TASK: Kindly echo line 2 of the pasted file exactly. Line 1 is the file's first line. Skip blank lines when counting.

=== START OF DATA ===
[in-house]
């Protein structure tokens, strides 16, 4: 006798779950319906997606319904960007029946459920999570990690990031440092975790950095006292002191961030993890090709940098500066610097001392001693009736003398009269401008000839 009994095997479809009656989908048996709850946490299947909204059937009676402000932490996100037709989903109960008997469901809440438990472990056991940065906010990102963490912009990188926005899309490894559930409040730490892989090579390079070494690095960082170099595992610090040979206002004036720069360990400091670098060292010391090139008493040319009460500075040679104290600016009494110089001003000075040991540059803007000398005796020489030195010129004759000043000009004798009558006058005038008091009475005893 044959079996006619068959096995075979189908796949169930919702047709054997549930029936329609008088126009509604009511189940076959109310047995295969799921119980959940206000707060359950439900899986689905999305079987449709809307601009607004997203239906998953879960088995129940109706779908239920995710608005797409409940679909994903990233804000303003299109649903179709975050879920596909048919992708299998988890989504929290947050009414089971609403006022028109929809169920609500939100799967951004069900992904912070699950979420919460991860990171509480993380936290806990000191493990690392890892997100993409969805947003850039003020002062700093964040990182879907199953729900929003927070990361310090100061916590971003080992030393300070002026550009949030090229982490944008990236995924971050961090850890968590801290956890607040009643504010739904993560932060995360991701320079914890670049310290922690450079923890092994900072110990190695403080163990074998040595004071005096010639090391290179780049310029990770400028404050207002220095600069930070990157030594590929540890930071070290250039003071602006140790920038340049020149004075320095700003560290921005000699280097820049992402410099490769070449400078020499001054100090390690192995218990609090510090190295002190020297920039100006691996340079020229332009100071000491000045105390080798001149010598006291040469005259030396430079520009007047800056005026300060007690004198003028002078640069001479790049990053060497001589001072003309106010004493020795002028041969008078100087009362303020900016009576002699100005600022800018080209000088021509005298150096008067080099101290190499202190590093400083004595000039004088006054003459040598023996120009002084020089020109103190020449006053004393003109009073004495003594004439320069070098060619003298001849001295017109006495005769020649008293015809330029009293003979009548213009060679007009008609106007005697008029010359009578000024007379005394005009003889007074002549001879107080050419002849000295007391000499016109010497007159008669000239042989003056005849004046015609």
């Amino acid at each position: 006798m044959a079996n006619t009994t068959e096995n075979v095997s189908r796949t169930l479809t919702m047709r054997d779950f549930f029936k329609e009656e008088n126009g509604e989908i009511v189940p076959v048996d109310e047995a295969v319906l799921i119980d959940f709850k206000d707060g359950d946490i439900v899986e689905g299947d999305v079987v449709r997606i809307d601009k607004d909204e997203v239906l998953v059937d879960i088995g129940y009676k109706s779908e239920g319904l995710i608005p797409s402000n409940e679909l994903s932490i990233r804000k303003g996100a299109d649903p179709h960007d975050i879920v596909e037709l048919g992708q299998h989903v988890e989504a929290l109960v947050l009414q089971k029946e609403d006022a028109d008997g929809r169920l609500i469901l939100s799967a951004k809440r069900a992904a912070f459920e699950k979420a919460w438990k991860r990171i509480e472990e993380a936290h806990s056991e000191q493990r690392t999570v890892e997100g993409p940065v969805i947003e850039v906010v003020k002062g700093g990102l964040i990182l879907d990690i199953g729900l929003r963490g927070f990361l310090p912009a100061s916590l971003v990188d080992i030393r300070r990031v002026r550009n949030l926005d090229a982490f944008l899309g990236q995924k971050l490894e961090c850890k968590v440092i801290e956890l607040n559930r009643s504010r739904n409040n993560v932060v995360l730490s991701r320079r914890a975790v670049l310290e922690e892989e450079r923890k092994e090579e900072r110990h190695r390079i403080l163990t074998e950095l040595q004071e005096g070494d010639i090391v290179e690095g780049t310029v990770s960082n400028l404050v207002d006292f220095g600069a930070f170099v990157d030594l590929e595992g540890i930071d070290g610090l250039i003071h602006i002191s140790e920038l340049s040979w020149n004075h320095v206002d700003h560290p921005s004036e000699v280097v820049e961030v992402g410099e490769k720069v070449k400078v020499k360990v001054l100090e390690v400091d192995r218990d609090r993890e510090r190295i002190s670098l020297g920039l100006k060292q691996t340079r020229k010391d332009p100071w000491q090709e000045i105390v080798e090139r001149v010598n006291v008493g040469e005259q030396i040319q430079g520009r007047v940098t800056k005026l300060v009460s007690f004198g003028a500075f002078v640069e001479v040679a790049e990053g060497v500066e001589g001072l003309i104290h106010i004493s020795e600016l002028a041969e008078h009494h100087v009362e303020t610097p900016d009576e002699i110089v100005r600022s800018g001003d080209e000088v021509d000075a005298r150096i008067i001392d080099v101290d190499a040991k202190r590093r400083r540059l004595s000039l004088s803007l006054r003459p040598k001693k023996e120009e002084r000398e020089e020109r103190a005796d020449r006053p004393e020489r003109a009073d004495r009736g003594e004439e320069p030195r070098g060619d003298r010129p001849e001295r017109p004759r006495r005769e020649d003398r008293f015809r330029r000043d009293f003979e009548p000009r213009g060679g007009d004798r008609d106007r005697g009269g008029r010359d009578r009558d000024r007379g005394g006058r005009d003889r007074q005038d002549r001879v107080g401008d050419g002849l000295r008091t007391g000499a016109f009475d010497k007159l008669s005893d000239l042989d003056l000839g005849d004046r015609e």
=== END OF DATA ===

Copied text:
């Protein structure tokens, strides 16, 4: 006798779950319906997606319904960007029946459920999570990690990031440092975790950095006292002191961030993890090709940098500066610097001392001693009736003398009269401008000839 009994095997479809009656989908048996709850946490299947909204059937009676402000932490996100037709989903109960008997469901809440438990472990056991940065906010990102963490912009990188926005899309490894559930409040730490892989090579390079070494690095960082170099595992610090040979206002004036720069360990400091670098060292010391090139008493040319009460500075040679104290600016009494110089001003000075040991540059803007000398005796020489030195010129004759000043000009004798009558006058005038008091009475005893 044959079996006619068959096995075979189908796949169930919702047709054997549930029936329609008088126009509604009511189940076959109310047995295969799921119980959940206000707060359950439900899986689905999305079987449709809307601009607004997203239906998953879960088995129940109706779908239920995710608005797409409940679909994903990233804000303003299109649903179709975050879920596909048919992708299998988890989504929290947050009414089971609403006022028109929809169920609500939100799967951004069900992904912070699950979420919460991860990171509480993380936290806990000191493990690392890892997100993409969805947003850039003020002062700093964040990182879907199953729900929003927070990361310090100061916590971003080992030393300070002026550009949030090229982490944008990236995924971050961090850890968590801290956890607040009643504010739904993560932060995360991701320079914890670049310290922690450079923890092994900072110990190695403080163990074998040595004071005096010639090391290179780049310029990770400028404050207002220095600069930070990157030594590929540890930071070290250039003071602006140790920038340049020149004075320095700003560290921005000699280097820049992402410099490769070449400078020499001054100090390690192995218990609090510090190295002190020297920039100006691996340079020229332009100071000491000045105390080798001149010598006291040469005259030396430079520009007047800056005026300060007690004198003028002078640069001479790049990053060497001589001072003309106010004493020795002028041969008078100087009362303020900016009576002699100005600022800018080209000088021509005298150096008067080099101290190499202190590093400083004595000039004088006054003459040598023996120009002084020089020109103190020449006053004393003109009073004495003594004439320069070098060619003298001849001295017109006495005769020649008293015809330029009293003979009548213009060679007009008609106007005697008029010359009578000024007379005394005009003889007074002549001879107080050419002849000295007391000499016109010497007159008669000239042989003056005849004046015609």